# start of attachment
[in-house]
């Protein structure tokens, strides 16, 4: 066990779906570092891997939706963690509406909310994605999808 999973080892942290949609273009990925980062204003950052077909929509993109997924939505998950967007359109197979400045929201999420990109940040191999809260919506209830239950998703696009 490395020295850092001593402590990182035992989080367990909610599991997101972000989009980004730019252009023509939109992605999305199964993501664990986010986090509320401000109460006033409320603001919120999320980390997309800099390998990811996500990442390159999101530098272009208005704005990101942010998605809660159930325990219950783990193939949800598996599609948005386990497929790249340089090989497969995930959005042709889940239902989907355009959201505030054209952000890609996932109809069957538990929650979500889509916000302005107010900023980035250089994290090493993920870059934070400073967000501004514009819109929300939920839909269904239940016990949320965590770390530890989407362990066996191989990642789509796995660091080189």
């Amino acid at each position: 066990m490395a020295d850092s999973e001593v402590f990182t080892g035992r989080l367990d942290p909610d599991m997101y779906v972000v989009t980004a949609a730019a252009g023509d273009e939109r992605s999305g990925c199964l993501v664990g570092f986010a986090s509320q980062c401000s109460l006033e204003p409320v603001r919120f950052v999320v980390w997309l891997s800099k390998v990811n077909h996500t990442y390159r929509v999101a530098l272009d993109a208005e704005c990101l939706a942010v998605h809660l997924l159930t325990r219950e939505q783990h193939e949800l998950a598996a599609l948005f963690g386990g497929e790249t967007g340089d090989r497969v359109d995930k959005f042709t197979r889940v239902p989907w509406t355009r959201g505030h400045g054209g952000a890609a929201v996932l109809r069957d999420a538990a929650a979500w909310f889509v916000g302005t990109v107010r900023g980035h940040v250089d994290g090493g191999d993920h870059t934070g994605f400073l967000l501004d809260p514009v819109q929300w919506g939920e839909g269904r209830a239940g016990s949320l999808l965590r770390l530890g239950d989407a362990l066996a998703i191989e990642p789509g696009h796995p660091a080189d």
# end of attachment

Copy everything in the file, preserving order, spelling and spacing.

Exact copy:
[in-house]
């Protein structure tokens, strides 16, 4: 066990779906570092891997939706963690509406909310994605999808 999973080892942290949609273009990925980062204003950052077909929509993109997924939505998950967007359109197979400045929201999420990109940040191999809260919506209830239950998703696009 490395020295850092001593402590990182035992989080367990909610599991997101972000989009980004730019252009023509939109992605999305199964993501664990986010986090509320401000109460006033409320603001919120999320980390997309800099390998990811996500990442390159999101530098272009208005704005990101942010998605809660159930325990219950783990193939949800598996599609948005386990497929790249340089090989497969995930959005042709889940239902989907355009959201505030054209952000890609996932109809069957538990929650979500889509916000302005107010900023980035250089994290090493993920870059934070400073967000501004514009819109929300939920839909269904239940016990949320965590770390530890989407362990066996191989990642789509796995660091080189």
């Amino acid at each position: 066990m490395a020295d850092s999973e001593v402590f990182t080892g035992r989080l367990d942290p909610d599991m997101y779906v972000v989009t980004a949609a730019a252009g023509d273009e939109r992605s999305g990925c199964l993501v664990g570092f986010a986090s509320q980062c401000s109460l006033e204003p409320v603001r919120f950052v999320v980390w997309l891997s800099k390998v990811n077909h996500t990442y390159r929509v999101a530098l272009d993109a208005e704005c990101l939706a942010v998605h809660l997924l159930t325990r219950e939505q783990h193939e949800l998950a598996a599609l948005f963690g386990g497929e790249t967007g340089d090989r497969v359109d995930k959005f042709t197979r889940v239902p989907w509406t355009r959201g505030h400045g054209g952000a890609a929201v996932l109809r069957d999420a538990a929650a979500w909310f889509v916000g302005t990109v107010r900023g980035h940040v250089d994290g090493g191999d993920h870059t934070g994605f400073l967000l501004d809260p514009v819109q929300w919506g939920e839909g269904r209830a239940g016990s949320l999808l965590r770390l530890g239950d989407a362990l066996a998703i191989e990642p789509g696009h796995p660091a080189d």